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Missouri’s stalled Senate now embroiled in dress code drama because lawmaker wore bib overalls

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Missouri Sen. Mike Moon

Missouri Sen. Mike Moon, R-Ash Grove, conducts a filibuster on the floor of the Missouri Senate on Feb. 2, 2022. Moon was angry over losing his committee assignments after he broke protocol and wore bib overalls in the chamber. (Kurt Erickson/Post-Dispatch)

JEFFERSON CITY — The Missouri Senate returned to a state of paralysis Tuesday over one member’s decision to break dress code protocol and wear bib overalls on the floor of the chamber.

With major issues still sidelined by infighting among Republicans, Sen. Mike Moon, R-Ash Grove, threatened to continue stalling action until his committee assignments were restored.

Two weeks ago, Moon caused a stir when he wore blue jean bib overalls on the floor of the chamber, rather than dress pants as is tradition.

Moon said he was “simply wearing the attire of what many people in his district wear when they are at work.”

Ash Grove is located in Greene County, part of the Springfield metropolitan area.

Moon said he was wearing overalls because he had just been cooking breakfast for constituents and didn’t want to get pancake batter or eggs on his dress pants.

In response, Senate President Dave Schatz, R-Sullivan, stripped Moon of his committee assignments.

In a Feb. 11 letter, Moon wrote to Schatz and said he accepted his “punishment,” but on Tuesday, he reversed course.

“Now that I’ve come to full terms with what’s been done, I came to realize there are probably 200,000 residents in the Senate district who have essentially lost their voice in the committees,” Moon said.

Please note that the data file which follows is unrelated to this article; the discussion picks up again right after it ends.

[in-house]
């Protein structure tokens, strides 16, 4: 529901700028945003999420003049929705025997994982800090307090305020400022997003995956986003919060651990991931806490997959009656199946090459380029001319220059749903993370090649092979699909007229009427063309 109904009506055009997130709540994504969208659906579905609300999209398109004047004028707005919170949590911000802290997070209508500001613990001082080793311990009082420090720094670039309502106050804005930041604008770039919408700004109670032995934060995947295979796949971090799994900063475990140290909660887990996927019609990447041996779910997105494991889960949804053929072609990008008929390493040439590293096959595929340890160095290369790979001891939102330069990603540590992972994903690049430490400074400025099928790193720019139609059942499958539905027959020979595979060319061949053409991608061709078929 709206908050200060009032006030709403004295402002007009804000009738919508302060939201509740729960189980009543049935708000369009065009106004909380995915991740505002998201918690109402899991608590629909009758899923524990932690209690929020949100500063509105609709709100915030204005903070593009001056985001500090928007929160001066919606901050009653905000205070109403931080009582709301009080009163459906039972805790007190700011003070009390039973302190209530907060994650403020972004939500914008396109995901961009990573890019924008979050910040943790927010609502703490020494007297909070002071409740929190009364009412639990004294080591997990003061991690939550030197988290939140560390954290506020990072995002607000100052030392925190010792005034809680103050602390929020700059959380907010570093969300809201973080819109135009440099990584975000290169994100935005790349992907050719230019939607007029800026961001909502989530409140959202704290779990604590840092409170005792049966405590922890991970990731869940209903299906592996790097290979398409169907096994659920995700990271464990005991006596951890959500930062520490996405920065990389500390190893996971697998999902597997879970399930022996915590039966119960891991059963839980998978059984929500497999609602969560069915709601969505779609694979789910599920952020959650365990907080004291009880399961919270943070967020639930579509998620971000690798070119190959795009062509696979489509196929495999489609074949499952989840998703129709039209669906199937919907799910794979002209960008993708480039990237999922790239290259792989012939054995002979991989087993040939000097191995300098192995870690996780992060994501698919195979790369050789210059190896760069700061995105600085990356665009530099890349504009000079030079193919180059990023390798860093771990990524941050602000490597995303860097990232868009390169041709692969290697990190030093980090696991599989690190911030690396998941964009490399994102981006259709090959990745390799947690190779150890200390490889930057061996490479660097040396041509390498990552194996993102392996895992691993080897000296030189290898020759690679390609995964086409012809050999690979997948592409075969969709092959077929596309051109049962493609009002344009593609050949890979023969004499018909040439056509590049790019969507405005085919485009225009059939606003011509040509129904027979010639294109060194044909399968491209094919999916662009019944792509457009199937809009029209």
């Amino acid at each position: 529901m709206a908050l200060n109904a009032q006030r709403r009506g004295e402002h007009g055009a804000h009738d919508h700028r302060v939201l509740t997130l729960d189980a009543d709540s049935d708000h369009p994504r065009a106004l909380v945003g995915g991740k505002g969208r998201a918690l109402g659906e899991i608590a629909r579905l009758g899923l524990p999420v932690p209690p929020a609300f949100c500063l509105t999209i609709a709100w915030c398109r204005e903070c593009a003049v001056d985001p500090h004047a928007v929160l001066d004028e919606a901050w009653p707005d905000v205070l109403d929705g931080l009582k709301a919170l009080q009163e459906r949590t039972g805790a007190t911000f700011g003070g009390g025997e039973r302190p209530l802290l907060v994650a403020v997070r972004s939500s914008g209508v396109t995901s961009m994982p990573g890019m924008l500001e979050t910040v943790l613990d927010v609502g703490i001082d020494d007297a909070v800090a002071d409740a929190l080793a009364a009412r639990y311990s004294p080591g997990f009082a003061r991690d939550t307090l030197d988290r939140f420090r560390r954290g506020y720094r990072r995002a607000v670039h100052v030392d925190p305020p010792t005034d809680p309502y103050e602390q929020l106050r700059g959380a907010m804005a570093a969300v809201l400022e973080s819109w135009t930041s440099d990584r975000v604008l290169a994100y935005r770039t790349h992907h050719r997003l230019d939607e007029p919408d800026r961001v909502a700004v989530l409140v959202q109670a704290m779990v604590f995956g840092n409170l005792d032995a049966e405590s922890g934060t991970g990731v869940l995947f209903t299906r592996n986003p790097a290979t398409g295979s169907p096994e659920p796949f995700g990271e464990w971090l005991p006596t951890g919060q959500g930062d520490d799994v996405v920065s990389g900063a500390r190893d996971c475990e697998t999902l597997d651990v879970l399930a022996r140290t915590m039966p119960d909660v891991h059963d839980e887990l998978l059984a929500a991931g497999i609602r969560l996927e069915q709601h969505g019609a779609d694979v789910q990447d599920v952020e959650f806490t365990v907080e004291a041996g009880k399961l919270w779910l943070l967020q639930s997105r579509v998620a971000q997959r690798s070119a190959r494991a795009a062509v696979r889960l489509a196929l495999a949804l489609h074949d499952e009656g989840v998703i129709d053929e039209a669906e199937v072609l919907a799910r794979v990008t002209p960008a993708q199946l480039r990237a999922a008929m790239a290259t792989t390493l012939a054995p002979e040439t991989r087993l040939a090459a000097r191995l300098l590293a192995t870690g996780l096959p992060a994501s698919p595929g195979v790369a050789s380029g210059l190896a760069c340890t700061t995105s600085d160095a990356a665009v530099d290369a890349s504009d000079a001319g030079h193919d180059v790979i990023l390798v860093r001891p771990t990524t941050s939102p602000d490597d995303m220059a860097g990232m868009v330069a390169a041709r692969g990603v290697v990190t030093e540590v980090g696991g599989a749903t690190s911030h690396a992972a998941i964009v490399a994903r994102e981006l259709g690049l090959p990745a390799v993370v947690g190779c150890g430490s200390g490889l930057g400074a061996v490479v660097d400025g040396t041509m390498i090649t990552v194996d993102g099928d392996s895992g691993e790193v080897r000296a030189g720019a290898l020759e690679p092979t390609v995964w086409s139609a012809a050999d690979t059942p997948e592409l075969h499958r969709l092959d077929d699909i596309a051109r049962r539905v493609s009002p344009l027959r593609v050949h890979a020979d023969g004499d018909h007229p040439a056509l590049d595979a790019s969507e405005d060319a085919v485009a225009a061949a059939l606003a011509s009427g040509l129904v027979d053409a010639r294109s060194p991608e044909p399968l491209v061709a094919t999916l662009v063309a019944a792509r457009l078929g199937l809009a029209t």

“All I’m asking for is reinstatement to the committees,” Moon said. “I want my committees back. Otherwise, I have a lot of books to read.”

Schatz said he was hopeful that Moon would have handled the issue behind closed doors rather than take it up before the full chamber in the form of a filibuster.

Schatz and Moon

Senate President Pro Tem Dave Schatz (left) stripped Sen. Mike Moon, R-Ash Grove, of his committee assignments after Moon wore bib overalls on the floor of the Missouri Senate and didn’t apologize. (Post-Dispatch file photo, AP photo)

Schatz acknowledged he may have been a bit harsh in telling Moon that he was “making a mockery of the Senate” by wearing overalls.

“I apologize if I didn’t address you correctly,” Schatz said,

But, Schatz added, “We want to make sure we honor this body. There are certain things we don’t do.”

Schatz said he was upset Moon had hijacked the legislative session, meaning that work on drawing new congressional maps and passing a midyear budget adjustment that includes billions of dollars for schools and health care are on hold.

“I’m offended by your actions,” Schatz said, calling the situation “nonsense.”

Schatz wasn’t alone in his frustration with Moon.

Sen. Holly Rehder, R-Sikeston, slammed Moon and other members of the Senate’s hard-line caucus for blocking action on most business in the chamber.

“They are providing great theater, but they are an ocean away from being a statesman,” Rehder said. “They continue to waste our precious time.”

“We have spent several hours on this now. I would encourage you to learn from the incident,” Sen. Bill White, R-Joplin, told Moon.

Moon is part of the Conservative Caucus, whose members have blocked passage of a congressional redistricting bill and dumped the nomination of Gov. Mike Parson’s public health director.

“I know there has been turmoil since Day One in this chamber. Some will point a finger at me and say I’ve been a part of that turmoil,” Moon said. “I’m not meaning to be unkind or uncivil. My intent was not to offend.”

Until the Senate adjourned shortly before 6 p.m., Moon read from a book, a memoir of a World War II veteran, to a mostly empty Senate chamber.

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